FERNDALE — City Council approved a special land use permit during the July 28 meeting that will allow a medical marijuana dispensary to open at 1915 E. Nine Mile Road in Ferndale.
Three caregivers — Adam Applebaum, Thomas Phillips and Justin Sabbaugh — applied for the special land use with the Planning Commission to run and operate their business, Meridian Wellness, out of the location.
The Planning Commission held a public hearing during its June meeting and recommended to council to approve the permit.
“The applicants came before the Planning Commission for site plan approval, as the applicants were proposing a wellness facility with a medical marijuana component to it,” Community and Economic Development Director Derek Delacourt said. “As part of the ordinance, the application was reviewed by city staff and police staff, and complies with the city ordinance for such a facility.”
The currently unoccupied location previously was a convenience store. As part of opening a wellness center with a medical marijuana component, the applicants had to make sure the business followed a set of requirements, including not growing or having use of marijuana at the facility and making the facility available for inspection during business hours.
In order to earn the special land use permit, the applicants had to meet six predefined requirements that included putting no additional service demands on the city and not detracting from or reducing the desirability of the surrounding area, all of which the Planning Commission determined the plan met.
In the applicants’ official medical marijuana preliminary review checklist, they identified the proposed use for the facility as being able to provide a safe location for their members to meet with their patients and provide other wellness information.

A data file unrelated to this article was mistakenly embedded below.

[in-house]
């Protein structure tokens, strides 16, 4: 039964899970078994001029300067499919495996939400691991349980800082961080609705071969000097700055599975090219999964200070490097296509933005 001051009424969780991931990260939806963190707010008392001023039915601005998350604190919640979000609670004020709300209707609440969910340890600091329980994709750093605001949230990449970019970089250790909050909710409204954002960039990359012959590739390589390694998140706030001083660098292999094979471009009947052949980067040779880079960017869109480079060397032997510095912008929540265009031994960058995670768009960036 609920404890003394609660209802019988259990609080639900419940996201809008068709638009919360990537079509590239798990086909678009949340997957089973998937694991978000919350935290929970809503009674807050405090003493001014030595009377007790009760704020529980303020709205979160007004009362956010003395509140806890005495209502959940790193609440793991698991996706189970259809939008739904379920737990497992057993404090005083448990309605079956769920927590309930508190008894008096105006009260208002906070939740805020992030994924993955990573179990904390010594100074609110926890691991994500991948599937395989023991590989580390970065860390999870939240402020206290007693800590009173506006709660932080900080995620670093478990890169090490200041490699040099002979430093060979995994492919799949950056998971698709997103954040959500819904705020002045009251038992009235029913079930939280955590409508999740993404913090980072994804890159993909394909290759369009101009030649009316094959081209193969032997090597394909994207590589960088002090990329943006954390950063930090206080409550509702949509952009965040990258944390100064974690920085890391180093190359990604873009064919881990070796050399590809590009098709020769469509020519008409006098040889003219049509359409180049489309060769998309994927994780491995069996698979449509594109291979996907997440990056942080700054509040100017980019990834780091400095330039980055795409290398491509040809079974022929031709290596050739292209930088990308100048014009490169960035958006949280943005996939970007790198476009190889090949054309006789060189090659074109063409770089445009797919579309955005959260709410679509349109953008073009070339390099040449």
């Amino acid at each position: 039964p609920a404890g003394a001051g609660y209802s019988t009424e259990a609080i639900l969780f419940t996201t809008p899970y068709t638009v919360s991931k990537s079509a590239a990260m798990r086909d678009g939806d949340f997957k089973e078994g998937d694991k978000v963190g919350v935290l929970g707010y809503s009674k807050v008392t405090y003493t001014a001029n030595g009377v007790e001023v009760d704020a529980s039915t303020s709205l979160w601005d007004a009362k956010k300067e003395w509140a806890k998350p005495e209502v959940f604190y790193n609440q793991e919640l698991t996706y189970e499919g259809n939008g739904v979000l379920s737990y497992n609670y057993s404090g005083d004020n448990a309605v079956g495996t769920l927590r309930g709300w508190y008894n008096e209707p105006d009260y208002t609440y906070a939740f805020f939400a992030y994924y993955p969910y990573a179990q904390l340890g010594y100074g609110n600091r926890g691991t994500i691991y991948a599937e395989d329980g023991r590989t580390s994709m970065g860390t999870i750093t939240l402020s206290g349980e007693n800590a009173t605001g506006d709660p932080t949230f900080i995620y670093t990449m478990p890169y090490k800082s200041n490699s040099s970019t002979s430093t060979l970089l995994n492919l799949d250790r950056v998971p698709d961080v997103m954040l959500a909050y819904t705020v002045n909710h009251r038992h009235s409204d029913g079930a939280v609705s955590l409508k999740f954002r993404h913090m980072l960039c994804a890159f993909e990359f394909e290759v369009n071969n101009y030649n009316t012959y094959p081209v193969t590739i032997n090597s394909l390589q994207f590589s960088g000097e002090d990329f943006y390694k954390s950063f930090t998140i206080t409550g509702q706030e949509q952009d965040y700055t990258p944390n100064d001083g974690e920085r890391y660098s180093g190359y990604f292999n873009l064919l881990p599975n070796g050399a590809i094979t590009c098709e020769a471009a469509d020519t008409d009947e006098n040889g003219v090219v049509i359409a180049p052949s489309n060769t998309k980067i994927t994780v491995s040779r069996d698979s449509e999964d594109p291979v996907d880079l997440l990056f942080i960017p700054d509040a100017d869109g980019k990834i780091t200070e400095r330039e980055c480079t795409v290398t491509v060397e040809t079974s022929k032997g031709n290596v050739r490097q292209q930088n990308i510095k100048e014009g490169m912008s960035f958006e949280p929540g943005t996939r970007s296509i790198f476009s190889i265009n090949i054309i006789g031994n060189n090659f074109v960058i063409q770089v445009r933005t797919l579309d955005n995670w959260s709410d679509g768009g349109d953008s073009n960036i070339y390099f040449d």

“It will be a wellness facility with an aspect of medical marijuana as one of the things we will be offering, but we have worked hard to be in accordance with all laws,” Applebaum said to council. “We are an established nonprofit, so we would have other ways of generating funds, such as selling clothes and having classes and doing any number of things to offset costs.”
Applebaum said someone would have to be a member to enter the facility, which would keep it secure from the general public, but a complete membership plan had not been finalized yet.
In accordance with state legislation, each caregiver can have up to five clients for a potential total of 15 patients being seen at Meridian Wellness. Applebaum said all three caregivers are serving patients at this time but are not at the maximum of 15.
By having a neutral location, Applebaum said it provides a safe place for both the caregivers and the patients.
“This is not a doctor’s office where you can walk in and get certified; we take on who we want to take on and who we feel we can cure and help,” he said. “It is very hard for a patient to get matched with a caregiver because a lot of people feel uncomfortable with a caregiver coming into their home, and it can be very scary. This way, we can facilitate a neutral ground with security, and we want to be the ones that do it right and create a place you can come and feel safe and get the knowledge.”
Delacourt said if any violations are found when it comes to zoning or the special land use permit, the city can handle it through the Police Department or the city attorney’s office.
The facility will have safes to keep any product secure and locked away, but Applebaum said he is not in favor of removing the product from the store every night and hopes to keep it locked away overnight.
“You can store liquor at a bar or store overnight, and I just think it is more dangerous for us to take (the marijuana) off-site every night,” he said. “It creates an opportunity, if people knew we were coming off-site, for a dangerous situation.”
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